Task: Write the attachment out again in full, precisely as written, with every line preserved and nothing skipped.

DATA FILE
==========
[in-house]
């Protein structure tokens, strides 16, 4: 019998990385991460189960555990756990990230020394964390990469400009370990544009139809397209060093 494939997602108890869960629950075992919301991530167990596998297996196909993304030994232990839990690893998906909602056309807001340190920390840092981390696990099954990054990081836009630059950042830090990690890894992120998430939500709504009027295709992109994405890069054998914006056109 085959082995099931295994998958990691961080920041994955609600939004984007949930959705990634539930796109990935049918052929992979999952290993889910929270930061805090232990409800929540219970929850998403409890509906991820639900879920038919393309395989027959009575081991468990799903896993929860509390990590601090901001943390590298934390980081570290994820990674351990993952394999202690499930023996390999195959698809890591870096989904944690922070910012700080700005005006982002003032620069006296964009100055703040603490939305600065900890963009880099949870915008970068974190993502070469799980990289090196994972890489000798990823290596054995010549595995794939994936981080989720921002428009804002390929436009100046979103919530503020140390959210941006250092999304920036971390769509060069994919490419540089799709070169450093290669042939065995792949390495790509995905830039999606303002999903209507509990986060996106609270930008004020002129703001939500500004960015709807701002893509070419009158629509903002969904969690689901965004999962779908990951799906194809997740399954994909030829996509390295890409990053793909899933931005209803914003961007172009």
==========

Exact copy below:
[in-house]
């Protein structure tokens, strides 16, 4: 019998990385991460189960555990756990990230020394964390990469400009370990544009139809397209060093 494939997602108890869960629950075992919301991530167990596998297996196909993304030994232990839990690893998906909602056309807001340190920390840092981390696990099954990054990081836009630059950042830090990690890894992120998430939500709504009027295709992109994405890069054998914006056109 085959082995099931295994998958990691961080920041994955609600939004984007949930959705990634539930796109990935049918052929992979999952290993889910929270930061805090232990409800929540219970929850998403409890509906991820639900879920038919393309395989027959009575081991468990799903896993929860509390990590601090901001943390590298934390980081570290994820990674351990993952394999202690499930023996390999195959698809890591870096989904944690922070910012700080700005005006982002003032620069006296964009100055703040603490939305600065900890963009880099949870915008970068974190993502070469799980990289090196994972890489000798990823290596054995010549595995794939994936981080989720921002428009804002390929436009100046979103919530503020140390959210941006250092999304920036971390769509060069994919490419540089799709070169450093290669042939065995792949390495790509995905830039999606303002999903209507509990986060996106609270930008004020002129703001939500500004960015709807701002893509070419009158629509903002969904969690689901965004999962779908990951799906194809997740399954994909030829996509390295890409990053793909899933931005209803914003961007172009």